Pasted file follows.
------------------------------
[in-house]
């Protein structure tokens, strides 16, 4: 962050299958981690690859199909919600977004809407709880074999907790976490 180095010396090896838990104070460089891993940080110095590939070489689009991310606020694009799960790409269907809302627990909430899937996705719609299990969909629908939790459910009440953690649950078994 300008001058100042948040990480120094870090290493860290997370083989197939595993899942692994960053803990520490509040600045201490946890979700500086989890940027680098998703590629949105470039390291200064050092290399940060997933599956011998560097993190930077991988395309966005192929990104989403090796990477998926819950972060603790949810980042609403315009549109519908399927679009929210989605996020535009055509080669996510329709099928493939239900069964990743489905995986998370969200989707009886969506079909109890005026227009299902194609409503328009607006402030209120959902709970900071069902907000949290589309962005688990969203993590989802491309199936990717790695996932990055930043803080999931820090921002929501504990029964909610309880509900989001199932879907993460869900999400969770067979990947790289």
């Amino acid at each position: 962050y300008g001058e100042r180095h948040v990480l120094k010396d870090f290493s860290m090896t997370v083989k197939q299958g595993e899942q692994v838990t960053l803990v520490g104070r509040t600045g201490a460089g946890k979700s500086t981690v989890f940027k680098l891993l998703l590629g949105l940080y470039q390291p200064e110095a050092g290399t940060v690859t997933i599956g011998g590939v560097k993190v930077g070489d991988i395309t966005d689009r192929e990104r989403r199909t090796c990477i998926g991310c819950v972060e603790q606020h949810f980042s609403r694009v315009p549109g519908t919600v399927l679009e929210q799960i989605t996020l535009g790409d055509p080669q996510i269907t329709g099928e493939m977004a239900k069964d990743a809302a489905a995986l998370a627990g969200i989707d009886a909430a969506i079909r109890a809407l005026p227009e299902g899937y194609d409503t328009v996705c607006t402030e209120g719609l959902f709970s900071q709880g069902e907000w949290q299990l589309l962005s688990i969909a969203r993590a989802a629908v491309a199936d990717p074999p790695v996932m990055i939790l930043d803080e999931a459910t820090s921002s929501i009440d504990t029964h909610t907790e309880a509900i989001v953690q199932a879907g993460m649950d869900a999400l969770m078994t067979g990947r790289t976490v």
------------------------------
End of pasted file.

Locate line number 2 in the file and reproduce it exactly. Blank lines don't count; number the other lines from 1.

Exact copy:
């Protein structure tokens, strides 16, 4: 962050299958981690690859199909919600977004809407709880074999907790976490 180095010396090896838990104070460089891993940080110095590939070489689009991310606020694009799960790409269907809302627990909430899937996705719609299990969909629908939790459910009440953690649950078994 300008001058100042948040990480120094870090290493860290997370083989197939595993899942692994960053803990520490509040600045201490946890979700500086989890940027680098998703590629949105470039390291200064050092290399940060997933599956011998560097993190930077991988395309966005192929990104989403090796990477998926819950972060603790949810980042609403315009549109519908399927679009929210989605996020535009055509080669996510329709099928493939239900069964990743489905995986998370969200989707009886969506079909109890005026227009299902194609409503328009607006402030209120959902709970900071069902907000949290589309962005688990969203993590989802491309199936990717790695996932990055930043803080999931820090921002929501504990029964909610309880509900989001199932879907993460869900999400969770067979990947790289």